I never completed that ritual. But recently, I had that big birthday. I went to the ocean with my family and on my birthday I lay in the sand and made an impression of my body. Then my kids and I gathered shells, rocks and bits of glass, rope, seaweed, whatever caught our eye, and we made a mermaidish kind of woman- person in the sand. My son made her a skirt that looks a bit like male anatomy. My daughter made her a warrior’s headdress. I found a piece of blue sea glass for a third eye. We made her above the tide line, so she wouldn’t wash away. We checked on her every day and no one on the beach disturbed her body.
No immolation, no drowning, no foul.
The process of creating this doppelganger with my children was fabulous. Even more fabulous was the realization that my children could become part of my artistic process, that I could relax a little and not have to guard the artistic part of myself, maintain that seperation, so ferociously.
Yes, I know, I’m talking about synthesis again. I told you I would.
So, the two threads: my fertility as a woman and my faith in my vision as an artist. How might they be connected? Well, when I was trying to get pregnant I straight off went running to the medical establishment. Help! Help! I’m having trouble getting pregnant!!
I’m not denigrating women who go for fertility treatment. I have many friends who’ve had to go this route and endured incredibly difficult circumstances in an effort to conceive. All power to them. But these are women who have already exhausted their other options, whereas I tried to get pregnant without even paying attention to when I was ovulating.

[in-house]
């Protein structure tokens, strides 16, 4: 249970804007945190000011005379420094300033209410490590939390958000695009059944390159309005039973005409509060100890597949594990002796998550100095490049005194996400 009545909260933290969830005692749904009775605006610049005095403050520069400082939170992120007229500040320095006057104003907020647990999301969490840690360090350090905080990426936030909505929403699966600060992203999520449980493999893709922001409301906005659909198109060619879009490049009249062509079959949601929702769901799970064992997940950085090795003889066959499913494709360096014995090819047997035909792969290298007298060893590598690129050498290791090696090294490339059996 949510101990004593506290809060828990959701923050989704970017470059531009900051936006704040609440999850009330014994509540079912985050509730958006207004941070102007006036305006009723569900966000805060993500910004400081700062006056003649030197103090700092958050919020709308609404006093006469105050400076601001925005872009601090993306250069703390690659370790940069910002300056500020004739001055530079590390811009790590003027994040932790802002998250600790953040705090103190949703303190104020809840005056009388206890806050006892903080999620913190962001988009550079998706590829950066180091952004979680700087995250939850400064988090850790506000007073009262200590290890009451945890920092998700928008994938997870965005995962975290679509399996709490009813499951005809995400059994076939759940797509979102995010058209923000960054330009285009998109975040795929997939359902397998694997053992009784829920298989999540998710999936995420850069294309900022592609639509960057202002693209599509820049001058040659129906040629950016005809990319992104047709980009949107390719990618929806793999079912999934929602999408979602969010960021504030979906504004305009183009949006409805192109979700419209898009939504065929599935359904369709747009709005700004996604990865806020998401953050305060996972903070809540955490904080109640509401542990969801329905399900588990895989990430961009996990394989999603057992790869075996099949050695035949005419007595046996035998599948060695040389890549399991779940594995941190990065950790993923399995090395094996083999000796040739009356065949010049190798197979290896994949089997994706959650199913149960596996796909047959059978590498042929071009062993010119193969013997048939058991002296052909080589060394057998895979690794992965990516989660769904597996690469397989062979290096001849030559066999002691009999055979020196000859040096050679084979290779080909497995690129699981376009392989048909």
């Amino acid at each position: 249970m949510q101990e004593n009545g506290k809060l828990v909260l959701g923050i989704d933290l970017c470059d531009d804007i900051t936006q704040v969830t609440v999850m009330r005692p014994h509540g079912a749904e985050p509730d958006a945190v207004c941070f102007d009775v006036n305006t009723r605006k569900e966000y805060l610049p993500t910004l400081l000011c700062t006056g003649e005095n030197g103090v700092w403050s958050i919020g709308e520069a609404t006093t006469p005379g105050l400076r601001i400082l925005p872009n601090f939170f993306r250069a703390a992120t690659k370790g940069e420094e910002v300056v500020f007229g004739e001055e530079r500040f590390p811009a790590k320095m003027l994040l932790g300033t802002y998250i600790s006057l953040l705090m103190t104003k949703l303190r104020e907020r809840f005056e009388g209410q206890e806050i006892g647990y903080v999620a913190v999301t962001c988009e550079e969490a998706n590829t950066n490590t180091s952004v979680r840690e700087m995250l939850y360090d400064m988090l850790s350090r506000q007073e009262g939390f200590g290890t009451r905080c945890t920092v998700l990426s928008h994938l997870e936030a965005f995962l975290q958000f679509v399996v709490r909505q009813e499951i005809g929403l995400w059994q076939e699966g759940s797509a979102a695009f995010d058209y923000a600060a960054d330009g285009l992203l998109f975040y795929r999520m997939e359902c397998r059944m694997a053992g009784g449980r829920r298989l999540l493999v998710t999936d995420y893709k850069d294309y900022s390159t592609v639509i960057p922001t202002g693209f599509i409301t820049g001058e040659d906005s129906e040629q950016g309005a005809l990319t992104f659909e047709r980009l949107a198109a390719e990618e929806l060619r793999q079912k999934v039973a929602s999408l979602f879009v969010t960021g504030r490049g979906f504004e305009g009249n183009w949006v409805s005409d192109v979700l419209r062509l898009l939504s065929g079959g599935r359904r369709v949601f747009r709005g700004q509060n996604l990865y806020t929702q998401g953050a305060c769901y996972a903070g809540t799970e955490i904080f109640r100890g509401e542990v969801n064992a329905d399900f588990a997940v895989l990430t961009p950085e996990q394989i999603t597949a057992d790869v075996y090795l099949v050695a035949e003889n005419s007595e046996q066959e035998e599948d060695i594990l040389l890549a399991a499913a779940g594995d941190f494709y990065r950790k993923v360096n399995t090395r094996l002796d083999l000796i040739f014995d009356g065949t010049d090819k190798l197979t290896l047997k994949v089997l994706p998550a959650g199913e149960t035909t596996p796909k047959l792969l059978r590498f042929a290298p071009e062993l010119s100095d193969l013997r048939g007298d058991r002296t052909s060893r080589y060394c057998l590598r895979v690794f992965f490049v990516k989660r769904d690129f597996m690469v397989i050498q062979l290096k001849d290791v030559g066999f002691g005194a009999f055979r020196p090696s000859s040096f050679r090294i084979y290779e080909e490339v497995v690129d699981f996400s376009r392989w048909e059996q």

I should have got busy with the calendar, marking off the days, and taking care of business at the appropriate time. Instead, I just assumed my body had failed me. I assumed I couldn’t do what needed doing. I assumed I needed an expert. What in my history/upbringing/culture cultivated such alienation from my own body? Such passivity?
Truth is, I did need a little help. Luckily, I have good friends, did a lot of reading, got some smart advice. A few months later—plus sign on the pee stick!
I wish I could tell you learned my lesson. I wish I could tell you from that moment on I determined to trust myself, stick with my instincts, not let my Self get pushed around by…me? But no, there’s a lot more of these stories to tell—about my body, my art, my confused state of mind, my ongoing tendency to look outside myself for what I already know. Pokey Mama’s a slow learner.
But look where we are now! Look at that mer…person! We’re making progress. We’re learning. We’re writing a lot and we’re not so mad anymore. (Well, except for yesterday.)
Do you remember that Al Franken character, Stuart Smalley? “I’m good enough, I’m smart enough, and gosh darn it, people like me!” Pathetic, right? Except that guy—Al, Stuart— is now a senator. He fought hard for that seat, too. Must’ve been something there that wasn’t just a joke.